Updated: Jan 31
As if the death of a child wasn't enough, parents who have lost a child have to deal with a lifetime of losses, or secondary losses. Loss of a child is the primary loss and everything after that, or the ripples, is secondary loss. These are the reminders that there will be no happily-ever-after for us, or our kids.
No one can prepare us for this because it's a gradual unfolding as we live our lives. We realize we have to endure the loss of more than just our child.
Everything changes after our child dies.
Secondary losses are part of the reason why grief lasts a lifetime. Not only are we faced to live a life that isn't the one we intended to live, but the reality is that we will face secondary loss for the rest of our days. I think this is an important thing for our supporters, friends, and family to know as well.
This collateral damage generally unfolds over time and is often unanticipated. You don't think about it until you have to face it.
Some things may seem obvious, such as living through all the annual events that our kids should be here for. Examples are birthdays, Christmas, and family holidays. But the secondary losses go way beyond those times.
Here is a list of some of the secondary losses you might face on your grief journey:
1. Loss of identity. No matter how many children you have, losing a child changes your identity. I am now seen as a mom of one (even though I always say I am the mom of two). I'm also 'labelled' as the mom whose child died. Maybe you are too. I'm sure no one means any harm by that, but sometimes I feel like that's what I am most known for.
2. Loss of friends/changed relationships. Death makes people weird and awkward. Sometimes people avoid us because they don't know what to say or do. We are any parent's worst nightmare and we make child loss a reality that no one wants to think about. If it can happen to us, it can happen to anyone. If people avoid us, they avoid acknowledging that they could lose a child too. And some people.....well, they just get tired of hearing about our loss. Personally, I don't have the time or energy for that, so those relationships fizzle.
3. Loss of sense of safety. If my daughter could die in a car accident on dry roads, in the absence of alcohol and drugs, and without cellphone use or distracted driving, certainly anyone could die any time. My sense of reality changed the night my daughter Katie died. There are no guarantees. When the front door closes behind someone, it could be the last time I see them. I don't like living in fear, but this is a by-product of loss.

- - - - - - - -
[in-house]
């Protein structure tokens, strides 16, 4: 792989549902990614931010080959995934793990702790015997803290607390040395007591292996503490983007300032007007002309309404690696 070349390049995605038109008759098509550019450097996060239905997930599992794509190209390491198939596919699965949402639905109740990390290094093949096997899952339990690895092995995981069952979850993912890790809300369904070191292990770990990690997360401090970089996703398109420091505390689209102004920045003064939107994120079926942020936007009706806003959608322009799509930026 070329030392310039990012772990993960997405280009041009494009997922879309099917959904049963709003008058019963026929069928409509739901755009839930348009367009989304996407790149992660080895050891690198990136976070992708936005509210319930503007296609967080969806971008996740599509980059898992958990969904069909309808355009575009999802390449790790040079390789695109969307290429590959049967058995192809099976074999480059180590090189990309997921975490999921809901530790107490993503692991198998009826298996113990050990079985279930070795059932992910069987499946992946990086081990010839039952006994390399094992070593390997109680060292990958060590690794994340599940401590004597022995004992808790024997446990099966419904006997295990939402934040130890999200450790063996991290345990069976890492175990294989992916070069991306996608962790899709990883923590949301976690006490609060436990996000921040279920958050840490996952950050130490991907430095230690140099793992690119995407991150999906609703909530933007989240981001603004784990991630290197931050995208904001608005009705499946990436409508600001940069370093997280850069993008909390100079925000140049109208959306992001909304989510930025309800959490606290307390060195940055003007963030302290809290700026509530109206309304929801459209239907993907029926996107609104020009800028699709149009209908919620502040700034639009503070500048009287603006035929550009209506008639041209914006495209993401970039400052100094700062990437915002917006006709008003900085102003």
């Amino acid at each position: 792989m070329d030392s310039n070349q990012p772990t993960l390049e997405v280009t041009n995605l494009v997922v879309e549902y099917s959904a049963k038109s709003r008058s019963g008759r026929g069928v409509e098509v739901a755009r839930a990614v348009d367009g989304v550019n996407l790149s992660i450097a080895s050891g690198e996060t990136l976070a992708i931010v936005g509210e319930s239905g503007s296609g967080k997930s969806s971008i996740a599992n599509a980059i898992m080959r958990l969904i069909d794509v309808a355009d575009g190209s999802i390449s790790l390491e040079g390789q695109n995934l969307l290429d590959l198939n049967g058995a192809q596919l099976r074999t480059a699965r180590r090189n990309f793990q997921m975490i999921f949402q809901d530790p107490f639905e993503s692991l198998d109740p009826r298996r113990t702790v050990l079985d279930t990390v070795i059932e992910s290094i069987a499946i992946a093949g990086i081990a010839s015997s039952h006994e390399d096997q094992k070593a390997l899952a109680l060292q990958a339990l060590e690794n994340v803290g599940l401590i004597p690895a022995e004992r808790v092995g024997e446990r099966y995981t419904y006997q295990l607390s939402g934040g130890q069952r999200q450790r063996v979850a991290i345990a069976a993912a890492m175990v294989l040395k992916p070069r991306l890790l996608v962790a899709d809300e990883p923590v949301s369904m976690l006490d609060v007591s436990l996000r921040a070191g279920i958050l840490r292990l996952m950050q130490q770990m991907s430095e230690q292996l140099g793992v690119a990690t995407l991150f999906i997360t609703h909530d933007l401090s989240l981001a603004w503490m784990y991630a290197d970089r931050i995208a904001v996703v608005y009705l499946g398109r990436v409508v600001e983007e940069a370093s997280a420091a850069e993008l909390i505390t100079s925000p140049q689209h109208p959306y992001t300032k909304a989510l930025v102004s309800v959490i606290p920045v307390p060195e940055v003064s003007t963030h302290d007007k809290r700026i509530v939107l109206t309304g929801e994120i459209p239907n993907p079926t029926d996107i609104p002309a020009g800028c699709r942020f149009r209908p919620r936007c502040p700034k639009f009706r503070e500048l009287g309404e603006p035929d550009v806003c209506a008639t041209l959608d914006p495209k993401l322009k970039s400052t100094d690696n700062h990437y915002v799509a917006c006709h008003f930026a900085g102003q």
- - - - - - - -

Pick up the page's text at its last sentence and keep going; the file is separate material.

4. Loss of family structure. In my heart, we will always be a family of four, but on the outside we are a family of three now. There is a huge, gaping hole in my family, in my house, and even at my kitchen table. Coping with the question "how many children do you have?" nearly brings me to my knees some days. At restaurants, I have caught myself answering 'four' when the hostess asks "for how many?".
5. Loss of my child's future...and mine. Not only are the birthdays, Christmases, and family holidays mourned, but so is the wedding my daughter will never have, the family she will never get to begin, and all the milestones that every parent looks forward to. Graduation season continues to be a struggle for me. Katie was an academic and a fashionista. She was looking forward to graduating grade 12 with so much anticipation. I am reminded every year that she will never get past grade 12. I will never get to be the mother of the bride and help Katie with her wedding and I will not get to hold her children. When other people share updates about their children, there is nothing to update about Katie. There are no photos and no new memories with her.
6. Loss of mental wellbeing. Gone are the days that I could live carefree and gone are the days where mental health struggles belong to someone else. Every single day involves self-care - mentally, physically, and spiritually. Every day, I check in with myself and do the work. I keep my head above the water, but I'd rather not contend with the challenges of managing anxiety, depression, and the suicidal thoughts that once plagued me.
While this post may seem rather dark and not my usual style of blog, I think it's important that we talk about and validate secondary losses. Sometimes just knowing that other people struggle with these things can bring a level of acceptance to our lives.
Acknowledging secondary losses and the pain they leave is the first step to managing them. Then make sure to build your tool box of coping skills and use them regularly. I do this daily. And make sure to reach out to other mothers who are on this path. Only they can truly appreciate what you are going through.
All of this takes time and buckets of patience. There is no replacement for the grieving process. It's something we have to figure out and live with. There's no short cut.
If you are struggling with the loss of a child, you might be interested in a resource I put together: The 3 things you need to know about Child Loss.
Walking beside you,